Runkle began his workshop on Factory Farm Investigations by emphasizing the sacrifices undercover animal activists have made through gaining employment on farms. He claims these investigators, risk everything to be the eyes and ears of the animals by staying in dumpy hotel rooms in the middle of nowhere. They also put in  backbreaking labor. Their sacrifices, however, according to Runkle, have not gone unnoticed because of their success. He briefly mentioned the results of the investigations on Foster Farms and Farmer John in Los Angeles County. He continued by saying that more than 60 of the largest food retailers have said no to gestation stalls, and more than 150 protests and 600,000 signatures led to Walmart changing it’s animal welfare policies. Pertaining to the Walmart announcement, Runkle commented, representing one of the most sweeping policies thus far. Runkle tried to sneak in the success of vegan and vegetarian diets. He claimed that 2 percent of baby boomers, 4 percent of generation X, and 12 percent of millennials are faithful vegetarians. Runkle stated that vegetarian diets are not enough. He proceeded with an undercover dairy investigation, claiming that of their seven dairy investigations…most led to criminal charges. Runkles secondary focus was ag-gag laws or farm protection laws. He claims they are unconstitutional because they violate first amendment rights and he continues, the meat industry is truly desperate in stopping these investigations. These laws are corrupt, one-sided and the intent is clear. He shared with attendees that certain states, Kentucky in particular, tried to sneak in ag-gag language with other animal protection bills. He also claimed that political officials have received $100,000’s from agri-businesses to support such legislation. (This is a bold statement considering how illegal it is.) In response to these bills, Mercy For Animals launched a social media campaign using the hashtag, #NoAgGag. (They are hoping the public will jump on this campaign to support their opposition.)

Peter Young

Young’s strategies for gaining media attention could not be more manipulative and corrupt. His advice is a direct testament to why these activists cannot be trusted according to reports. Young is a firm believer in stirring the pot to be an effective media manipulator. To provide context to this statement, he gave us the following example for college-aged animal activists to use: Locate a building on campus in which animals are being housed for research. Contact the university and ask to reserve a room in this building after hours so you and a group of friends or a student organization can gather to watch a movie. Once you have the room reserved, create 10 new email accounts for the sole purpose of informing the university that they have agreed to let animal activists in a building after hours where animals are being tested. (By receiving a significant number of emails from these anonymous sources, the university will be pushed to cancel this reservation out of fear that these activists might try to break into the lab, destroy the property and set the animals free.) Now you have your story. Create an illusion of a story by giving them a buzz. Once the university cancels the reservation, you can go to media outlets and share with them that the university is not letting students in a building after hours where animals are being tested. This story puts the university under scrutiny because people will begin to question what is actually going on in the laboratory. Enflame the story to make it sound bigger than it is. In addition to this radical approach, Young shared other tips. He said that a lot of mainstream media gets content from blogs  so, activists should start with a small blog and then send the link to a bigger blog and so on. Since a lot of these stories are made up, Young said that activists need to redirect the story to the animals. This is the hardest part. Young says that activists have a lot of power, but they have to be strategic or it can backfire.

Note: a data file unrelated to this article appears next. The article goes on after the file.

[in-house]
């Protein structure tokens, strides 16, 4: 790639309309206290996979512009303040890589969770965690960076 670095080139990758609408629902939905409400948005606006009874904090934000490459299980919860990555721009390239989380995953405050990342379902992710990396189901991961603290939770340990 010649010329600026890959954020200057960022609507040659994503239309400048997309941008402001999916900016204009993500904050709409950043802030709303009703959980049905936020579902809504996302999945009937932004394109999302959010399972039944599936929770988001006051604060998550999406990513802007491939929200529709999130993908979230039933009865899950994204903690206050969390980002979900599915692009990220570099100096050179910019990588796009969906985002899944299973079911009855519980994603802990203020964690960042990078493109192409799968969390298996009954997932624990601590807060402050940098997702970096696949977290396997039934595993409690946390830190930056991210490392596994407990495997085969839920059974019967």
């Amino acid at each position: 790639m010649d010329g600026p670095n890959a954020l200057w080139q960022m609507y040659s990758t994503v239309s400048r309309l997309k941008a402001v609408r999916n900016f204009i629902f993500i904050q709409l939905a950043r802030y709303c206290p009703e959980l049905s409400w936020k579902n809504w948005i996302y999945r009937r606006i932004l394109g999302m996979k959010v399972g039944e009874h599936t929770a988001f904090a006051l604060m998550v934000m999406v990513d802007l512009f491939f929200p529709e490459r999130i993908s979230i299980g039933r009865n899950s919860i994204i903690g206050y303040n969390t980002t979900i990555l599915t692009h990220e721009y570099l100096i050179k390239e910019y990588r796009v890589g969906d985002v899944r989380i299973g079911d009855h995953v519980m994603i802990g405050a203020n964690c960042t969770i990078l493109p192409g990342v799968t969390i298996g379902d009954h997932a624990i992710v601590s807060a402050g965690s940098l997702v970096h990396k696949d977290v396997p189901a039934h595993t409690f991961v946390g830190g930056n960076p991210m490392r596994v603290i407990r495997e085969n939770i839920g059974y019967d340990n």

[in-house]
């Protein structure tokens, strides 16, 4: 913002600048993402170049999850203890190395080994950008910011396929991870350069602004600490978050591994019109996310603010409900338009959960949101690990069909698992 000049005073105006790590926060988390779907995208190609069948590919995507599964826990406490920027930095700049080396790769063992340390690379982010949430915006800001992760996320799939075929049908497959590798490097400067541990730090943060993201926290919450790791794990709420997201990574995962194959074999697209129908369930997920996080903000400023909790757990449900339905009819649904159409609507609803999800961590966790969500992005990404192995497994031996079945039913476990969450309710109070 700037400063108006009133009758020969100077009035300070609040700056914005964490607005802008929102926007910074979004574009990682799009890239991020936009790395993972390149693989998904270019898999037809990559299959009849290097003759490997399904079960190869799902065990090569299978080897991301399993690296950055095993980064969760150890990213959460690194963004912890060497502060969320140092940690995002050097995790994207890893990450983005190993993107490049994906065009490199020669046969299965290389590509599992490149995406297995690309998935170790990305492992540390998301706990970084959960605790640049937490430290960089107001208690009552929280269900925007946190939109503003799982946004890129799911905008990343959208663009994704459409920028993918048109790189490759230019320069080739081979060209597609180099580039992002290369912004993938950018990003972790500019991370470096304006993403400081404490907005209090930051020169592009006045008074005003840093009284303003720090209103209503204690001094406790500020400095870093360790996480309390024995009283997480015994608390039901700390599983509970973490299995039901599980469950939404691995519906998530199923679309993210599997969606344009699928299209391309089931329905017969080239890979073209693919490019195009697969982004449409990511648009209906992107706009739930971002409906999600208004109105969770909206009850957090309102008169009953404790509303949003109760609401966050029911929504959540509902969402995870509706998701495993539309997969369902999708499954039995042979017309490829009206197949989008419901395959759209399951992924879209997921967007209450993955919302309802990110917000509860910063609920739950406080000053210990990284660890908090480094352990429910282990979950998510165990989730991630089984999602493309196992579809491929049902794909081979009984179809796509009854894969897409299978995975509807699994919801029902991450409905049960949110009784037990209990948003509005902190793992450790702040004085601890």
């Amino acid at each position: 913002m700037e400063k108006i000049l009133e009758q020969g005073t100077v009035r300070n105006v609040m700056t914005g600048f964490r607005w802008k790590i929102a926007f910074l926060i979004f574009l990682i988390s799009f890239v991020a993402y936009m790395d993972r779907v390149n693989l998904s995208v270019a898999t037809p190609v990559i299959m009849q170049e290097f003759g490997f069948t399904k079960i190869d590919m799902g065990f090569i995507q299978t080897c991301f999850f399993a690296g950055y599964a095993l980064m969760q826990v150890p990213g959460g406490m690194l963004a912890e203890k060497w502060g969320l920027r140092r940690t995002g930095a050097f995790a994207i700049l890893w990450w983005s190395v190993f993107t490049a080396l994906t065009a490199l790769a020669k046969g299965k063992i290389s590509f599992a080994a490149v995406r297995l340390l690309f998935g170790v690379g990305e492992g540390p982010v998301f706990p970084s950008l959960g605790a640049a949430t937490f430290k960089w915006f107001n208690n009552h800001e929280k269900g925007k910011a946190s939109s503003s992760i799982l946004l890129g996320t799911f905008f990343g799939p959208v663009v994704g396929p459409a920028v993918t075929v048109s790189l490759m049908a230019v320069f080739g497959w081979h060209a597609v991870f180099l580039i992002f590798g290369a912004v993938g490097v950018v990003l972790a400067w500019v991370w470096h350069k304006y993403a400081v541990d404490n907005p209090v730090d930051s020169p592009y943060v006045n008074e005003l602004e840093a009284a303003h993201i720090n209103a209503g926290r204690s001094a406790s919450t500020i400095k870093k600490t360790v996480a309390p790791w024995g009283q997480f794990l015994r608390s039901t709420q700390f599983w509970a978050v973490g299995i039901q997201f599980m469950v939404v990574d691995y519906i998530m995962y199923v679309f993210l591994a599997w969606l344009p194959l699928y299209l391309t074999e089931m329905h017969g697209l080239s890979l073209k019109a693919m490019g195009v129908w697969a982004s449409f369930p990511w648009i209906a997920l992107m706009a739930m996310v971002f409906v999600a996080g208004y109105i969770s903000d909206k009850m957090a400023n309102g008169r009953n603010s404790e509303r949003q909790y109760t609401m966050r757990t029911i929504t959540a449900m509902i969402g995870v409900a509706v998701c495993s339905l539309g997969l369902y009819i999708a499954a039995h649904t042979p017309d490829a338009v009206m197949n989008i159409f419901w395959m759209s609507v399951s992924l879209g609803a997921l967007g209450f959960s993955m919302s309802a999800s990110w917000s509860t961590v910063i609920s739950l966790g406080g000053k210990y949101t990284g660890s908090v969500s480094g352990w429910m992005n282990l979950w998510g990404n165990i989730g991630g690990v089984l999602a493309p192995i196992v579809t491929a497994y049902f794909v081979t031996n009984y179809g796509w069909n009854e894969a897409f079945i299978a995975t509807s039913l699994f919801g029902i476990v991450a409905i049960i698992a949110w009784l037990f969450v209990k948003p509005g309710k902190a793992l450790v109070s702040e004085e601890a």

Wrapping up the conference saw Nathan Runkle again summarize the movement this way. “Animals are not different than humans. Many of the traits and characteristics that people thought were unique to humans are widespread in the animal community. All animals are just as sentient and aware as humans are. We all know that animals want to live, they want to be free.”

This is the kind of Cuckoo for Coco Pops mindset that our industry is working against. These last comments reminded me of what Rich Vista (See page 38) who quoted his grandfather. Cattle have no souls. They do though have a purpose in life and we have to show them respect. Not only raising them but also at the packing plant.

Yes to everything there is a purpose.